I just read that Bill Simmons and ESPN are parting ways. Grantland, the property Bill built with ESPN’s money, stays with ESPN.
I don’t expect that many of the regular readers here much care about this event, and that’s probably healthy. But Simmons is a talented writer, good enough that he created a space for himself and built an audience that trusts him. He simply loves sports, and every word he writes reinforces that. He is so good he even makes pro basketball sound interesting.
He writes as a fan, not as a journalist. He talks about those terrible gut-punch losses that fans of a team remember for generations, and when you read his words you remember your own gut-punch moments and you feel connected to something larger. He writes about the love of the guys wearing the right uniforms. He writes about being a father and about beloved dogs. He’ll take his daughter to a hockey game, but the scene in the stands at an NFL game… no way.
After a few years at ESPN he created Grantland, self-described as a sports and pop-culture site. He assembled a range of writers and critics unified by talent, and pretty much nothing else. Television, perhaps, is the one thing that binds them, with a gambling outlier. And music. And movies. And cetera.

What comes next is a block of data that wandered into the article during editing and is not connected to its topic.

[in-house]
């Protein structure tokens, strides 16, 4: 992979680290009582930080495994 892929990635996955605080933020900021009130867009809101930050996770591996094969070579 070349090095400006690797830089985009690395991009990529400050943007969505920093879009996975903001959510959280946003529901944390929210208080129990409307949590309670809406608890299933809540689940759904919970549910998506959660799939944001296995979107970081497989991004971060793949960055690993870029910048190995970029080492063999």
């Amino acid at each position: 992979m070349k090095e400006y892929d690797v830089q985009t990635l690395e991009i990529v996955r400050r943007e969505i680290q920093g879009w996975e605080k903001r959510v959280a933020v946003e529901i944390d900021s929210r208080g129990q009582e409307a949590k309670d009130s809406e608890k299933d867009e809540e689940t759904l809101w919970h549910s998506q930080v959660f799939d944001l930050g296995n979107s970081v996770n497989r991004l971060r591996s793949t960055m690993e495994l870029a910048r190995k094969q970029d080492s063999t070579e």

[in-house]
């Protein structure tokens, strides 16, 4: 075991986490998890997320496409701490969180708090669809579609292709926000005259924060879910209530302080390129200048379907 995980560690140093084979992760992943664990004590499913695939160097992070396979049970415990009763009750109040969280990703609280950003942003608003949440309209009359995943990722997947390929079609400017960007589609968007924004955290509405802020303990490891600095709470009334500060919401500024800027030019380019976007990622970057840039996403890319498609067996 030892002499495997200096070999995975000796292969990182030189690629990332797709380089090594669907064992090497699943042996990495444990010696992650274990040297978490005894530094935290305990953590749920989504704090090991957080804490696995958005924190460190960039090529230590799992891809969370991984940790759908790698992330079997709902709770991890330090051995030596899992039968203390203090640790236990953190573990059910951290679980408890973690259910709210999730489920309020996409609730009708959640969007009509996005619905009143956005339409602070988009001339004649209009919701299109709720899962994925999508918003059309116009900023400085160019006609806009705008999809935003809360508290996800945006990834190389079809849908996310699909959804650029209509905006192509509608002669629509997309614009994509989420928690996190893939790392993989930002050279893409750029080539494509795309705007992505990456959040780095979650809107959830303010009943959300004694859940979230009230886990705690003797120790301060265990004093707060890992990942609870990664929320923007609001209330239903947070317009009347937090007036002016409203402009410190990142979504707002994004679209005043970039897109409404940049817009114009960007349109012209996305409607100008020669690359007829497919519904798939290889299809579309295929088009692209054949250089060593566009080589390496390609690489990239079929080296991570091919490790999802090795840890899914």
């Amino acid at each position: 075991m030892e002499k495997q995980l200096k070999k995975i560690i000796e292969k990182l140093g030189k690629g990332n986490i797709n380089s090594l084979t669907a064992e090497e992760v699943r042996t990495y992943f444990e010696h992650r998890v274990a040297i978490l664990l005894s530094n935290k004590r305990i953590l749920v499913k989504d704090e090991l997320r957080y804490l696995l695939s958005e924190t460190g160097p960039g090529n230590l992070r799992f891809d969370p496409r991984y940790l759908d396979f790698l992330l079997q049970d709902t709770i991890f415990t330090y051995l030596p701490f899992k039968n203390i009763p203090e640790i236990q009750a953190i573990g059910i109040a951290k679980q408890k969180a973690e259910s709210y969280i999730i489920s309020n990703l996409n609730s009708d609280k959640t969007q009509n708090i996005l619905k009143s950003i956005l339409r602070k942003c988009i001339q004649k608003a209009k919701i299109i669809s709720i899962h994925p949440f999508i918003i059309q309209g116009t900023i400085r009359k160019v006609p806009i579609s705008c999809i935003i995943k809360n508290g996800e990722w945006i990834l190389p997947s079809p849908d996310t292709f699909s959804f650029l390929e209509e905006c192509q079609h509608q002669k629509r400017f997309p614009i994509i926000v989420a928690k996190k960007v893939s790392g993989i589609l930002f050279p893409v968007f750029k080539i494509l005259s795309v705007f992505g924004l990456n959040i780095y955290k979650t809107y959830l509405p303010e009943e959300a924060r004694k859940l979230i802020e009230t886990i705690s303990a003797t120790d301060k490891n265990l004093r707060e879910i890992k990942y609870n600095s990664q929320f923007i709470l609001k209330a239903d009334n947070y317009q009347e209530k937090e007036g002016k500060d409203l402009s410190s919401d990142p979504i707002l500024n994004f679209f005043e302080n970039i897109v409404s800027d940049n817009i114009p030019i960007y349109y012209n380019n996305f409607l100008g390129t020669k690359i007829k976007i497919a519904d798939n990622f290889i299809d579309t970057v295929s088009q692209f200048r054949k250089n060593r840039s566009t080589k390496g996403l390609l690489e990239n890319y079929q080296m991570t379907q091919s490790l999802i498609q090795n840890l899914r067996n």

As a fan, Bill called the commissioner of the NFL a lying sack of shit. ESPN gives the NFL a lot of money each year for the right to broadcast some of the games. This creates tension. ESPN has to choose: Do they give voice to the knee-jerk fan, or do they respect the hand that feeds them? I was not in the room, and I could be totally wrong, but I suspect money was secondary in the negotiations for the new contract between Simmons and ESPN. Simmons wants tenure. He wants an immunity from the consequences of what he says that ESPN simply cannot give.
No doubt Simmons will create a new megaphone to shout through. No doubt he will attract some of the best young writers out there to balance his histrionics. I’ll be tuning in. But he’ll also be more exposed to the consequences of his fan-jerks than he has been in a long time. It’s going to be interesting to see how this pans out. But he’s a passionate and eloquent writer, so on principle alone I’m behind him.